Tip: Make sure staff don’t make any changes to what is normally thrown away while you are carrying out the review. This will give you a good starting point or ‘baseline’, which you can use to track progress.

Get staff involved
Make time at your staff meetings to share any progress with the review process and highlight top staff ideas.Set goals and targets and see if you can reach them. Create league tables to help staff stay interested and involved.If you are a multiple operator with more than one site, it’s a good idea to share any successes with your other business.

What’s next?
Based on the results of the review you can:

  •  Work out how much the surplus waste is costing your business.
  • Get staff involved in thinking about where the waste is coming from.
  • Plan actions to begin reducing the amount you throw away.
  • Work with other companies and charities to reach your goal.
  • Items should never be over-ordered or over-supplied – particularly beware of stockpiling obsolete seasonal stock.
  • Consider working with a local or national food redistribution charity, such as Plan Zheroes and FareShare.
  • Recycling and composting (covered in more detail below) are an obvious win-win.

Tip: Interested in the bigger picture of throwing away less? The Waste Hierarchy is a guide to managing resources in harmony with the environment and your business needs. It will also help you meet your business’ legal obligations.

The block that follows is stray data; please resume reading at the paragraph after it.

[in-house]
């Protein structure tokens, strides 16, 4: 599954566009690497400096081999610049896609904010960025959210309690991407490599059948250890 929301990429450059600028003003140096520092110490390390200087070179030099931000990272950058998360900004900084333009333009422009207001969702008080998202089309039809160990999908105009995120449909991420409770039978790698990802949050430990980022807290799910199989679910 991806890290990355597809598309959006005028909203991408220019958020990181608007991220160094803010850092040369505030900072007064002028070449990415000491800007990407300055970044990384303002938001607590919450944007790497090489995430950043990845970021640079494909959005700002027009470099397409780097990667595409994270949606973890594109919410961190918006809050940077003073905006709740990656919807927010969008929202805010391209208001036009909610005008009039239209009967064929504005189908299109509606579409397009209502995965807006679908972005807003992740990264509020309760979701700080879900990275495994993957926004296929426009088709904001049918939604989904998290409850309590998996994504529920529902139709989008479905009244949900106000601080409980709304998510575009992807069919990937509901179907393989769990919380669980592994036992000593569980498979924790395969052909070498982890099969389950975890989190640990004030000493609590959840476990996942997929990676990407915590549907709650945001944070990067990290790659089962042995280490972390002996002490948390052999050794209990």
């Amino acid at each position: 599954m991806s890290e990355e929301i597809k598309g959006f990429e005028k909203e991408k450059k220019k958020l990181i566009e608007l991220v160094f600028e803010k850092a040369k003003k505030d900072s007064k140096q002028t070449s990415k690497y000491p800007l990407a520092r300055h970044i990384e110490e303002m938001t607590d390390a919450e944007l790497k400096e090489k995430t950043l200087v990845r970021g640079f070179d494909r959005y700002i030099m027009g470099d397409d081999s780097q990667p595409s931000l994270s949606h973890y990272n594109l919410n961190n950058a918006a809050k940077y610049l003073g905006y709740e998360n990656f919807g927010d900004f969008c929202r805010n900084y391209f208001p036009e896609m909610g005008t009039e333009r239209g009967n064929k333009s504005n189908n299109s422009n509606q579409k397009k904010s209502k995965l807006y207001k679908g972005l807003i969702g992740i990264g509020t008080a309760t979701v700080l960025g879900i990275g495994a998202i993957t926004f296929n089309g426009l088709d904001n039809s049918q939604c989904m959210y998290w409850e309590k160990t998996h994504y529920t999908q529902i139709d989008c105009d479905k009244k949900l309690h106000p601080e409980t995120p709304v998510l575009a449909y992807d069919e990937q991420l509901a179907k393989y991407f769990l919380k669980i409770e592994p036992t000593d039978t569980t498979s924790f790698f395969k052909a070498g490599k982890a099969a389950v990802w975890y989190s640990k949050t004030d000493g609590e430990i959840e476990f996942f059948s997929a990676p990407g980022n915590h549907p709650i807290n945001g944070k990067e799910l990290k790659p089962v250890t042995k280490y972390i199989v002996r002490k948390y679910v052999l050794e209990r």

Save Energy
Turn it off. Really. Turn. It. Off.
Remote coolers usually run 24/7, even at night when there is no demand for drinks cooling. A typical bar’s cellar has two or three remote coolers. A typical beer cooler costs approximately £450 a year in electricity to run.

Energy-saving controls can manage remote coolers’ energy demands when the bar is closed and save around £100 per unit per year for a beer cooler, and £50 a year on a soft-drink cooler. A typical bar, in other words, can save £250 a year, as well as saving energy.

Buy standalone timer devices that switch the units on and off according to predetermined schedules. Alternatively, they can be intelligently controlled as part of an integrated cellar energy and conditioning monitoring system. Payback can be less than a year.

Reconsider and recycle
Shifts in attitudes to packaging are easy and can be a quick win.

Recorked UK recycles used wine and champagne-style corks, and also metal champagne cages, from across the UK. It takes care of everything by sending out a recycling kit with everything your venue will need to get collecting, including recycling bags and a recycling station.